Tag Archives: advocacy

Dyslexia in 2013: The Year in Review and My Wish

Dyslexia in 2013: The Year in Review and My Wish

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Whew! I am tired. Wiped out. Pooped. Exhausted. Beat. Stick a fork in me done. I am not sure how many IEPs I attended in 2013 but it was enough to make me want to lie on the couch and eat Bon-Bons. But alas, that is not to be. And it’s not because I need to take care of my own family, they would love it if I spent a night on the couch without reading a case file and randomly exclaiming, “Oh my god! Are they serious?” And while I could rest back on my laurels and be satisfied with all the good services and accommodations many students with dyslexia now have, and I could reminisce about the middle school child that I saw advocate for himself in an IEP, or think about the parents that openly wept after getting what their student needed; but I would be remiss if I didn’t also notice the IEP meetings that went badly or were prolonged experiences due to misinformation about dyslexia. And I would be blind if I didn’t notice that parents are contacting us more than ever desperately seeking help. So I thought I would share with you what I learned in 2013 because we need to revisit where we have been before we can plan where to go.

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Our Brains Were Not Built For Reading: Why we confuse b, d, p, and q

Our Brains Were Not Built for Reading - Why we confuse b d p qDownload the PDF version of this article here.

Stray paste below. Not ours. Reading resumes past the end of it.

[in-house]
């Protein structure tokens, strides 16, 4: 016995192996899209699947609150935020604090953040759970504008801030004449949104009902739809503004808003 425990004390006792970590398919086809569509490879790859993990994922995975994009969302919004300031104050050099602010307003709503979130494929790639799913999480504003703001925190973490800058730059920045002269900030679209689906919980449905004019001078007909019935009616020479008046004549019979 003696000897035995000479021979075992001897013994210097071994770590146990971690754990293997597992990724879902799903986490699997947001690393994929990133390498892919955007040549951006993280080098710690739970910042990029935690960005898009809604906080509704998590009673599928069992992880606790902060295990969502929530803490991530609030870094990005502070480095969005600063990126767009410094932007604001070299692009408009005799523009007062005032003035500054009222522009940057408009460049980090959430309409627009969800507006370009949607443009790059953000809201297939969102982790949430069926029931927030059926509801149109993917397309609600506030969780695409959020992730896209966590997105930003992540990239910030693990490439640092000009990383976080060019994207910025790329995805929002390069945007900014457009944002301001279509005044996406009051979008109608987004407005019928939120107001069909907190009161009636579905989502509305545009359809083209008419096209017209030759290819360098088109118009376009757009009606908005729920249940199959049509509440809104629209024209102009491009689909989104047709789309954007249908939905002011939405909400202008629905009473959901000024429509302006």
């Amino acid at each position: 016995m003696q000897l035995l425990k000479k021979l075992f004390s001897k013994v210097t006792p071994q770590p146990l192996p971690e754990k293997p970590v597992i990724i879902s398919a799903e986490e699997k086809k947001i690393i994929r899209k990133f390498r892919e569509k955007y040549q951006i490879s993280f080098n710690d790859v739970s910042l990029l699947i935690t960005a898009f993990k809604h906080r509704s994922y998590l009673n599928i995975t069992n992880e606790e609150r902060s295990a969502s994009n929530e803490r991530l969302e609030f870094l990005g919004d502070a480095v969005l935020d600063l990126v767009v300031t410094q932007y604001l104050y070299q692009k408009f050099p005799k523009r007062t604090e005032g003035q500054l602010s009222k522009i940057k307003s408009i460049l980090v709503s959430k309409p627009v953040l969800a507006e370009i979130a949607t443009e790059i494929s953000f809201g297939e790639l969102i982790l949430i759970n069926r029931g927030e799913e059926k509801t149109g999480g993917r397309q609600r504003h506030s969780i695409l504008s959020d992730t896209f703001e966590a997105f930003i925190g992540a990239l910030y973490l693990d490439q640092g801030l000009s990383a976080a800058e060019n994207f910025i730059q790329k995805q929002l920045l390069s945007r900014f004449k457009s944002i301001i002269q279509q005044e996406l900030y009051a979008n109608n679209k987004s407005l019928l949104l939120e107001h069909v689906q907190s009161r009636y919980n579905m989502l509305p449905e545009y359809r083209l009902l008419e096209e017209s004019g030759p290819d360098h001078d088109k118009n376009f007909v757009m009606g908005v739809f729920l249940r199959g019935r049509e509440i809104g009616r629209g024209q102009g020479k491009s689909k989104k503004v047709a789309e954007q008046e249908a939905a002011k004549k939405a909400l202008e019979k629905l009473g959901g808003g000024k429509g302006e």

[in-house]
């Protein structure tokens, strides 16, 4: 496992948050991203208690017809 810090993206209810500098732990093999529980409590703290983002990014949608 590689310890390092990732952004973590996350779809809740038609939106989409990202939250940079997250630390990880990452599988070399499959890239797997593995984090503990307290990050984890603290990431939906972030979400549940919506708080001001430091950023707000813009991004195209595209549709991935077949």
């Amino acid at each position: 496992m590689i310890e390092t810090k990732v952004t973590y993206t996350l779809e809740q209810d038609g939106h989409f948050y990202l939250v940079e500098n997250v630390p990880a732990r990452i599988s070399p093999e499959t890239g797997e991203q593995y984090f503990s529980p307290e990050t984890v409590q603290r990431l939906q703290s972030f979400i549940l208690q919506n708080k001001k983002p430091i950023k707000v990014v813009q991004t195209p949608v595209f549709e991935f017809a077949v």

Why do we confuse b, d, p and q anyway? Most of us know that this is a normal part of learning to read. Anyone who has watched a preschooler learn to read has seen him or her wonder out loud if that is a b or d they are trying to read. We have also seen this same preschooler become a first grader and figure it out after awhile when they just ‘get it.’ And then there are those who continue to mix up these letters past 2nd grade, when it becomes a red flag. The interesting, and often not answered very well, question is: why? Stanislaus Dehaene, the author of Reading in the Brain, does a great job of explaining in this in an chapter in Dyslexia Across Languages. I am going to do my best to paraphrase because I think it is important to understand how the brain has adapted to fit reading in to a space that was originally meant for other skills.
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Hidden Disability

Hidden Disability - A Song About DyslexiaDownload the PDF version of this article here.

Below is an mp3 of a song about dyslexia which was written by Tessa Matus and Berne Velasquez from Belize. They would like to use it to raise awareness to help create a dyslexia organization in Belize and beyond.  A video will be forthcoming, but for now please share and help them spread the word.

Hidden Disability

Infographic: Navigating the Special Education Process

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This flowchart is a visual aid to help a parent and/or advocate of a child with dyslexia navigate the special education process.  It is meant only as a general guide.  It has been adapted from the forthcoming book:  Dyslexia:  Decoding the System by Dr. Kelli Sandman-Hurley of The Dyslexia Training Institute.

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